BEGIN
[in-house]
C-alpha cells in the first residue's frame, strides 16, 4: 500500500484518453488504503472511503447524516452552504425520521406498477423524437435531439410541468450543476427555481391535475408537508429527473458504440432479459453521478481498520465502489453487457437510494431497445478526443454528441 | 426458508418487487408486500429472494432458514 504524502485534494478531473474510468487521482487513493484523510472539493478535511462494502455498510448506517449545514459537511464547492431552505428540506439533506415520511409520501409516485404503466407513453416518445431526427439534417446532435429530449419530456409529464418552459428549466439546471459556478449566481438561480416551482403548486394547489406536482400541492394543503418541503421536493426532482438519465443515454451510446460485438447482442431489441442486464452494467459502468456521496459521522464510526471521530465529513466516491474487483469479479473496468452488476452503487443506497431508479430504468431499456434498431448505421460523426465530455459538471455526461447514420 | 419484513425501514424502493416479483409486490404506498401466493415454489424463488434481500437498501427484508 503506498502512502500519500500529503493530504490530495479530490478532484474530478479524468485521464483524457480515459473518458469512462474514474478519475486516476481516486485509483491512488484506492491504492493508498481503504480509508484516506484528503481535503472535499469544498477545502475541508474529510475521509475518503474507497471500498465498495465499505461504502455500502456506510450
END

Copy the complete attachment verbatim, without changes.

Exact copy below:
[in-house]
C-alpha cells in the first residue's frame, strides 16, 4: 500500500484518453488504503472511503447524516452552504425520521406498477423524437435531439410541468450543476427555481391535475408537508429527473458504440432479459453521478481498520465502489453487457437510494431497445478526443454528441 | 426458508418487487408486500429472494432458514 504524502485534494478531473474510468487521482487513493484523510472539493478535511462494502455498510448506517449545514459537511464547492431552505428540506439533506415520511409520501409516485404503466407513453416518445431526427439534417446532435429530449419530456409529464418552459428549466439546471459556478449566481438561480416551482403548486394547489406536482400541492394543503418541503421536493426532482438519465443515454451510446460485438447482442431489441442486464452494467459502468456521496459521522464510526471521530465529513466516491474487483469479479473496468452488476452503487443506497431508479430504468431499456434498431448505421460523426465530455459538471455526461447514420 | 419484513425501514424502493416479483409486490404506498401466493415454489424463488434481500437498501427484508 503506498502512502500519500500529503493530504490530495479530490478532484474530478479524468485521464483524457480515459473518458469512462474514474478519475486516476481516486485509483491512488484506492491504492493508498481503504480509508484516506484528503481535503472535499469544498477545502475541508474529510475521509475518503474507497471500498465498495465499505461504502455500502456506510450